Three reasons it's okay to scare your clients

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Sometimes agencies need to have the tough conversations that can make clients uncomfortable, writes the North America CEO of Wunderman

People who take risks tend to be smarter.

That’s what Finnish scientists found, after measuring what risky behavior does to brain activity and structure. Because challenge is mentally stimulating, risk-takers have evolved to have better-developed neural networks. Or as the study said, "It takes brains to take risks."

Taking a risk is obviously scary, but it’s crucial for today’s marketers who have countless ways to reach consumers. Unlimited opportunities can be overwhelming and simply sticking to what is "tried and true," as opposed to taking a risk and trying something new, seems like the safest coping strategy. But, doing the same thing leads to complacency, which, in this constantly changing landscape, means being left in the dust.

Agencies owe it to their clients not to let that happen. In short, agencies need to step up their game. The goal is to be the most respected partner to our clients by adding value in every way possible. This means we sometimes have the kind of tough, but honest, conversations during which we tell them what they don’t necessarily want to hear—even if it is a little scary sometimes.

Here are three ways agencies should be scaring their clients:

Think "beyond the brief." Every agency talks about being a partner to their clients. But not every agency actually acts like a partner, as opposed to a vendor. It’s not enough to simply wait for a brief, create a scope of work and execute exactly what the client asked for. A true partnership requires agencies to go the extra mile.

Creating something worthwhile often starts by reframing the problem. I recommend kicking off all work with a diverse group of talents across different capabilities: Creative, Planning, Analytics, Technology. Getting these talents together and aligning on what’s being asked is critical. This often allows for the most interesting debate to happen right out of the gate, which can lead to both clarity and the exploration of new angles and ideas.

Many of the most interesting or uncomfortable territories would be left unexplored if these "what if" sessions didn't exist. Clients know when agencies are truly interested in helping them solve their problems—most of the time, all it takes is going that extra mile and bringing thinking that is outside the confines of the original brief.

Bring data into every conversation. Still, too much of the advertising and marketing world is purely subjective. Many agencies continue to "sell" clients campaigns built on qualitative observations alone. And many clients are continuing to invest in campaigns without a clear understanding of attribution or return on investment. With so much data available, it can be hard to know which data is most valuable.

I recommend building agency teams where everyone is "data literate." That said, clients also require a different breed of strategy and analytics capability. It is now expected that agencies be able to use data as a catalyst for creativity versus for business analytics alone. Measuring and reporting on campaign performance is not enough. This new breed of talent must have the skills to continuously observe data as it relates to the key target audiences, to culture, to transactions and to the business overall.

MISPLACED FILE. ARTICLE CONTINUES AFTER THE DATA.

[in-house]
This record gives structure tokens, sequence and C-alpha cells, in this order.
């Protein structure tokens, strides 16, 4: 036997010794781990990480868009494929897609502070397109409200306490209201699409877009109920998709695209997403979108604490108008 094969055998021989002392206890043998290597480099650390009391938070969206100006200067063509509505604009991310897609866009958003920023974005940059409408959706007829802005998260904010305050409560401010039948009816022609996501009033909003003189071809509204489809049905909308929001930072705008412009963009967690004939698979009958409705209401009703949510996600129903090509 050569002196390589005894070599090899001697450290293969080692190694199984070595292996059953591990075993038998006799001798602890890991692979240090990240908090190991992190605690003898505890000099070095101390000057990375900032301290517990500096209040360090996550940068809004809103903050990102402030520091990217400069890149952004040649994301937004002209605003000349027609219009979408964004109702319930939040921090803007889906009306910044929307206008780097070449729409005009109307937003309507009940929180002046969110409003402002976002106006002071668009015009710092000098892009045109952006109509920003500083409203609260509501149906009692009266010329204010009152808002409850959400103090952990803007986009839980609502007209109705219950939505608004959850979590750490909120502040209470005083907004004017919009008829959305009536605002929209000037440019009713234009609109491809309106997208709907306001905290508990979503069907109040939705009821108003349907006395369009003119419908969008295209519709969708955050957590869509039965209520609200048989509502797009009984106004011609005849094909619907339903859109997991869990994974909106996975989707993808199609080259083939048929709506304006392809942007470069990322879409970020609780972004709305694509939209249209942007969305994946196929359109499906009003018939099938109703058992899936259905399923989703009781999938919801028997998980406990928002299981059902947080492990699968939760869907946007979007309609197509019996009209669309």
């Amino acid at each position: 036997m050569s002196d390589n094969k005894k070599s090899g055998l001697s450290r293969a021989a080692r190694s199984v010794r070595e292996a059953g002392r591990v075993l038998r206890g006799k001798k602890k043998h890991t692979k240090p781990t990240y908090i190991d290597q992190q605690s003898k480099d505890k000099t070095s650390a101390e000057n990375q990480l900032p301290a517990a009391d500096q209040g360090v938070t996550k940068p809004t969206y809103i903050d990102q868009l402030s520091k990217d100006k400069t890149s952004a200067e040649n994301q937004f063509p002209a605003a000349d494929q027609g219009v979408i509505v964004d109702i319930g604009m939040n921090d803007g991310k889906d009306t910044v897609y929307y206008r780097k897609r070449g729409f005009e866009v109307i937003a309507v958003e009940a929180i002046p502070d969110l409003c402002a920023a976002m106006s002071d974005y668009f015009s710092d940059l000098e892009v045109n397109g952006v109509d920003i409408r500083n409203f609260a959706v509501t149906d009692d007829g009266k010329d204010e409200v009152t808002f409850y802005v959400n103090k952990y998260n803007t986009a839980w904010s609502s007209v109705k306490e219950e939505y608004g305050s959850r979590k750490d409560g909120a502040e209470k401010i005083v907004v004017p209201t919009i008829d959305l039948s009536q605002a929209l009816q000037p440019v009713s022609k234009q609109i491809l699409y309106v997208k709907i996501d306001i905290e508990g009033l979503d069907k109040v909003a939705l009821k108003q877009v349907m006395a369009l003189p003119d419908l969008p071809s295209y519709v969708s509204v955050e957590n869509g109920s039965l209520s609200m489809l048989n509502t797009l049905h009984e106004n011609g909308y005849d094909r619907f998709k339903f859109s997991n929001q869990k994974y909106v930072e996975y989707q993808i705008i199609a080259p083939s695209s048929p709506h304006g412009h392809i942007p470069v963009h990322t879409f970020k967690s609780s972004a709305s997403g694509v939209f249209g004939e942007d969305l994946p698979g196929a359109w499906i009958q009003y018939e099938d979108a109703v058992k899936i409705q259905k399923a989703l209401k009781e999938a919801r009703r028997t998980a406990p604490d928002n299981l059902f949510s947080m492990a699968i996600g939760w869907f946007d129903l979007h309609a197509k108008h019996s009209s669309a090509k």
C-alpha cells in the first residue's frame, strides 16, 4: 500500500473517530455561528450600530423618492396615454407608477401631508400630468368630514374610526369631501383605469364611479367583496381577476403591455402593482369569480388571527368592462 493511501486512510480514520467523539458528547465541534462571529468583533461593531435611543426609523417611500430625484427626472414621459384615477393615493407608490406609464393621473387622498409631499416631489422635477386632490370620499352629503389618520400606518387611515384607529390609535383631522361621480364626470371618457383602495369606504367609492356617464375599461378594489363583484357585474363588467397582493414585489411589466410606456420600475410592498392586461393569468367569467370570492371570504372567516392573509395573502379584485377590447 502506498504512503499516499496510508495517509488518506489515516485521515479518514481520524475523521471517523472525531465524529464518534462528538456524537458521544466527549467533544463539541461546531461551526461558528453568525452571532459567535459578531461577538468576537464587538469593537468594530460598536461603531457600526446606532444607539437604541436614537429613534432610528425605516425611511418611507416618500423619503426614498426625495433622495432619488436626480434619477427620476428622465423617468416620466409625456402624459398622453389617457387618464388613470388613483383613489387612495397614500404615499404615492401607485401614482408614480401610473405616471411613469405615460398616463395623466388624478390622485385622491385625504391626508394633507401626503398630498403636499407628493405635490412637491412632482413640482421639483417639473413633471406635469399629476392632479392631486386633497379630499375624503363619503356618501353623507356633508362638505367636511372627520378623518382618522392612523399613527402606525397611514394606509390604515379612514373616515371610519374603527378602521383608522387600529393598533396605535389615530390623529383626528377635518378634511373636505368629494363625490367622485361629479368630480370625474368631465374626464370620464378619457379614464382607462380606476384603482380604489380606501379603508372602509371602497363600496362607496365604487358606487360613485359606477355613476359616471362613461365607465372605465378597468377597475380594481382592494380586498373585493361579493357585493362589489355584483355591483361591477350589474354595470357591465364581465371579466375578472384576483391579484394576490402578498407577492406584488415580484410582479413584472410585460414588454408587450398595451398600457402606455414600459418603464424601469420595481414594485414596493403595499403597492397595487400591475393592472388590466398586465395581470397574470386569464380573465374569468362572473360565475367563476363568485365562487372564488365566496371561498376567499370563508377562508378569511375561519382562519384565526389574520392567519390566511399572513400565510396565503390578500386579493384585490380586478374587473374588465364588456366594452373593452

The goal is to make the data "usable" across the entire idea-development process, from the identification of insights all the way to construction of the consumer experience. These are not legacy strategy generalists. These are talents with real industry experience and with the skills that enable them to turn data into value for clients.

When Microsoft wanted to celebrate their one-year anniversary of Xbox One, they used gaming data, transaction data and social data to show appreciation for gamers. The brand did something unorthodox: they sent ridiculously long emails to gamers. But those emails were highly personalized, with each one including a data visualization detailing the recipient’s gaming accomplishments over the past year. By using a diverse set of data, Microsoft showed gamers that they understood them, which ultimately led to increased engagement and advocacy.

Be bold, not "reckless." Scaring your clients isn’t about suggesting some wild piece of creative or using a new technology in a way that exists only to catch people’s attention. If it doesn’t do anything to build the brand or the business, then it’s a reckless waste of money.

I get excited by brands that are pushing boundaries and putting consumers at the center of everything they do. Brands like T-Mobile, Starbucks and TD Bank have created authentic brand engagement experiences rooted in solving everyday issues. They are aggressively building value propositions in areas like customer service, product development and rewards programs that are scary on many levels but are ultimately changing customers’ expectations forever.

Agencies have an opportunity to push clients toward a deeper understanding of the questions people ask. Getting out of a "selling products to customers" mindset sounds easy, but is actually difficult for most clients and agencies. Constructing cross-capability teams that dig deeper and build a more robust foundation of knowledge is the goal. With this approach, even ideas that feel a bit daunting become real possibilities.

Without risk, there’s no reward. So go ahead: use all of your talents and capabilities to scare your clients. If they resist too much, just tell them that the Finnish scientists said they’ll be smarter for it.

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